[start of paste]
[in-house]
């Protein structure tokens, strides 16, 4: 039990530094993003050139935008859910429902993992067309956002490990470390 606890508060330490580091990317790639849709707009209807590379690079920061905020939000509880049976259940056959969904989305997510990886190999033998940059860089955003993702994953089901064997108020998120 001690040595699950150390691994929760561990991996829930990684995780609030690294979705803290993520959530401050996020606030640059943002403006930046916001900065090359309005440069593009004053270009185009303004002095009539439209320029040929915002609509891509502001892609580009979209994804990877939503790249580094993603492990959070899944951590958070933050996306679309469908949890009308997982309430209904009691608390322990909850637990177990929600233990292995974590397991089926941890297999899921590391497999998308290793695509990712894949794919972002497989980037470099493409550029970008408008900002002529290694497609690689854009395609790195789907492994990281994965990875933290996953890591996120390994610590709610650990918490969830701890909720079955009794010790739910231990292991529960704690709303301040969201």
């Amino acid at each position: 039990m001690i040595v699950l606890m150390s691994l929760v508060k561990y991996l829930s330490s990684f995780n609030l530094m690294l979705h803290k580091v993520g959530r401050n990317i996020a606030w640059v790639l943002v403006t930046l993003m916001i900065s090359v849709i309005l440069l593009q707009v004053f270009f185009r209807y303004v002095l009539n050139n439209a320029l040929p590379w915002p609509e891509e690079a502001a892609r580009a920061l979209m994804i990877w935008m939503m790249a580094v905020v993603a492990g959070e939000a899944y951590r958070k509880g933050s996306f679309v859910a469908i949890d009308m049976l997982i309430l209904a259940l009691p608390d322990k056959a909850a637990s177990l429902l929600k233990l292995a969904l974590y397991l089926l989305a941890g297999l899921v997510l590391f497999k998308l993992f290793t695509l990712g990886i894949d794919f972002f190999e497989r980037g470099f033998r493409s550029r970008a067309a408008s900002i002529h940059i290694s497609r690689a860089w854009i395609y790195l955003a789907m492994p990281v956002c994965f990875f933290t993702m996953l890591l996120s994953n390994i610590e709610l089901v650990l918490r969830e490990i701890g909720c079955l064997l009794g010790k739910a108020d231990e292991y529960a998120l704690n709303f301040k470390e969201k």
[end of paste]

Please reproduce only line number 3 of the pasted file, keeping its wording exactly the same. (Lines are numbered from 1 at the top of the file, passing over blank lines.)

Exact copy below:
């Amino acid at each position: 039990m001690i040595v699950l606890m150390s691994l929760v508060k561990y991996l829930s330490s990684f995780n609030l530094m690294l979705h803290k580091v993520g959530r401050n990317i996020a606030w640059v790639l943002v403006t930046l993003m916001i900065s090359v849709i309005l440069l593009q707009v004053f270009f185009r209807y303004v002095l009539n050139n439209a320029l040929p590379w915002p609509e891509e690079a502001a892609r580009a920061l979209m994804i990877w935008m939503m790249a580094v905020v993603a492990g959070e939000a899944y951590r958070k509880g933050s996306f679309v859910a469908i949890d009308m049976l997982i309430l209904a259940l009691p608390d322990k056959a909850a637990s177990l429902l929600k233990l292995a969904l974590y397991l089926l989305a941890g297999l899921v997510l590391f497999k998308l993992f290793t695509l990712g990886i894949d794919f972002f190999e497989r980037g470099f033998r493409s550029r970008a067309a408008s900002i002529h940059i290694s497609r690689a860089w854009i395609y790195l955003a789907m492994p990281v956002c994965f990875f933290t993702m996953l890591l996120s994953n390994i610590e709610l089901v650990l918490r969830e490990i701890g909720c079955l064997l009794g010790k739910a108020d231990e292991y529960a998120l704690n709303f301040k470390e969201k």